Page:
Email Address:
Password:

Lost your password?

This is the legacy website; please use the new website.

Ask Silicon Chip

Got a technical problem? Can't understand a piece of jargon or some technical principle? Drop us a line and we'll answer your question. Write to: Ask Silicon Chip, PO Box 139, Collaroy Beach, NSW 2097 or send an email to silicon@siliconchip.com.au

MPPT solar charger needs adjustments

I recently built your MPPT Solar Charger (SILICON CHIP, February 2011) and I have noticed that at the start of each day it goes straight to float charge. This is even if I have used substantial battery power the night before. In order to make it do the full charge regime I have to switch open the connection between battery and controller to fully de-energise it for 30 seconds so that it starts afresh and bulk charges when the Sun comes up.

I have also noticed that if I switch on a big load during the day, so much so that the voltage drops to below 12.45V (even down to 12.0V for a few minutes), it still will not go to a bulk charge. This is not right. I am using two 40W amorphous panels in parallel and a 12V 110Ah SLA battery.

Is there any updated software yet to fix this problem? (B. H., via email).

• We have not upgraded the software since there are no problems that we know of. Bulk charge occurs if the battery drops below 12.45V. It is how the battery voltage is monitored and the set-up adjustments that affect this reading.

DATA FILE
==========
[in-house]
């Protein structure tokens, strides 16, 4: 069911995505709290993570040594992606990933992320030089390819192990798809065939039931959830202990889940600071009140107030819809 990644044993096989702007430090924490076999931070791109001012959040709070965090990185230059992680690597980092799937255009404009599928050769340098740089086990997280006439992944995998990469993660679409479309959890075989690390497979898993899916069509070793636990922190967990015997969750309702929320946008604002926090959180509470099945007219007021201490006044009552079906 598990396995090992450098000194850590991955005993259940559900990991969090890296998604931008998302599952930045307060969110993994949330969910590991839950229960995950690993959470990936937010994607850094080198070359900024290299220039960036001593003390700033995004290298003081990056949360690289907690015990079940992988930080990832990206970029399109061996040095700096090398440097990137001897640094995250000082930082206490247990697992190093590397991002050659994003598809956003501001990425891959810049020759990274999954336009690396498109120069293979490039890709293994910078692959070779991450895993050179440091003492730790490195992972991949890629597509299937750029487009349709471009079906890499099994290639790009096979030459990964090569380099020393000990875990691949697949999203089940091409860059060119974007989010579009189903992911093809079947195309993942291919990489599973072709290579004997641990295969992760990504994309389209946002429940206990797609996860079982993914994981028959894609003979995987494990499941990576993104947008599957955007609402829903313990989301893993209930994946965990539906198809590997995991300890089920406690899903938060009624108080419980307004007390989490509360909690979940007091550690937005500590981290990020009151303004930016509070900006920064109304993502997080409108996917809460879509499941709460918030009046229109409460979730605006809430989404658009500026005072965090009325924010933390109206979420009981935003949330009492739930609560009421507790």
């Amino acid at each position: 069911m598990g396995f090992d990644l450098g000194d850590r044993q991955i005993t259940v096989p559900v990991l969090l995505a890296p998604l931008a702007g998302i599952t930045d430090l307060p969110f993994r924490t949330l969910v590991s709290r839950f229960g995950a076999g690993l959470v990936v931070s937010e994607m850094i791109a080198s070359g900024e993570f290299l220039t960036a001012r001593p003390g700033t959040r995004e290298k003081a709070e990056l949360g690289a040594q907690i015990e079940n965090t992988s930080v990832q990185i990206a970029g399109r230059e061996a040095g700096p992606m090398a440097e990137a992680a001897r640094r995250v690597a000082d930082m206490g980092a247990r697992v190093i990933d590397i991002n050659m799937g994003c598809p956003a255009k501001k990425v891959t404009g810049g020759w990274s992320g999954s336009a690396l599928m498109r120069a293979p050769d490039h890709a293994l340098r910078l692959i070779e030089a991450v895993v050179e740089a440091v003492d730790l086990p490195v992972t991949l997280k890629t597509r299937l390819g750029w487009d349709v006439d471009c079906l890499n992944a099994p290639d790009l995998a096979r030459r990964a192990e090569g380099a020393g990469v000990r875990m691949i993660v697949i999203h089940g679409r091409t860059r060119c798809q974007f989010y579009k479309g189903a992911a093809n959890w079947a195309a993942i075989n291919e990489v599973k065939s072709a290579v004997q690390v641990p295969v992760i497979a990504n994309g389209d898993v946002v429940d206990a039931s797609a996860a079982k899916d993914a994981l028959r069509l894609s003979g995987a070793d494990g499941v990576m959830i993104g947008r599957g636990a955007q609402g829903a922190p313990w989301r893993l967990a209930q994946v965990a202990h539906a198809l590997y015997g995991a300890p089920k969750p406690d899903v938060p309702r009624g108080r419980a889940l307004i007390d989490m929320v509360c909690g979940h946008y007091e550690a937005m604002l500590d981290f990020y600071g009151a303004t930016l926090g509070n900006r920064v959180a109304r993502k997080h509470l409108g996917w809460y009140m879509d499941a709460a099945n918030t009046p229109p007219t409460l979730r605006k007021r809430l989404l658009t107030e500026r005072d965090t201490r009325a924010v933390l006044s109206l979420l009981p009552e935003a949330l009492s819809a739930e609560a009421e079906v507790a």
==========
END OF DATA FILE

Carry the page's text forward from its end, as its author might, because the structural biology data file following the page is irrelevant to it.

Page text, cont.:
Failure to start the bulk charge after a night-time period could just mean that the VR3 adjustment needs altering. This adjustment sets the voltage that is detected by microcontroller IC1 (ie, it sets a divided down value of the battery voltage).

If VR3 is set to give a higher voltage than it should, IC1 will not detect the 12.45V low battery voltage correctly and bulk charge will not begin. Alternatively, the 5V supply might not be exact as set by VR1.

Check the set-up as detailed on page 48 of the February 2011 issue for VR1 and VR3. If the adjustments are correct, try setting VR3 so that the TP1 voltage is a little lower than the calculated voltage of 0.3125 x the measured battery voltage.

In addition, the compensation adjustment at VR2 for battery temperature can affect the charging voltage.

Lightning trigger for digital cameras

I read with interest the project on the Lightning Detector in the July 2011 issue by John Clarke. I will be keen to purchase a kit and see how this works.

Has SILICON CHIP ever had a Lightning Trigger project for digital cameras? I have checked the archive list and there appears to be no project of this nature listed. I would suspect that this would make an interesting project and would be extremely popular. I have seen results from triggers that have been purchased overseas showing stunning lightning shots.

Is this a project that SILICON CHIP might consider in the future for the popular Canon, Nikon and Pentax cameras? (R. H., Woomera, SA).

• That’s an interesting question. Given that a lightning detector would have to operate the “shutter” on a digital camera, how could any digital camera be fast enough to take a picture of a lightning flash which lasts about 200 milliseconds? We understand that most lightning photos were taken by cameras with the shutter open. Having said that, it would be simple enough to add a shutter release Mosfet to the Lightning Detector.

Incidentally, there is no kit for this project but SILICON CHIP can supply the PCB for $25 plus $10 for postage and packing.

Share this Article: 

Privacy Policy  |  Advertise  |  Contact Us

Copyright © 1996-2018 Silicon Chip Publications Pty Ltd All Rights Reserved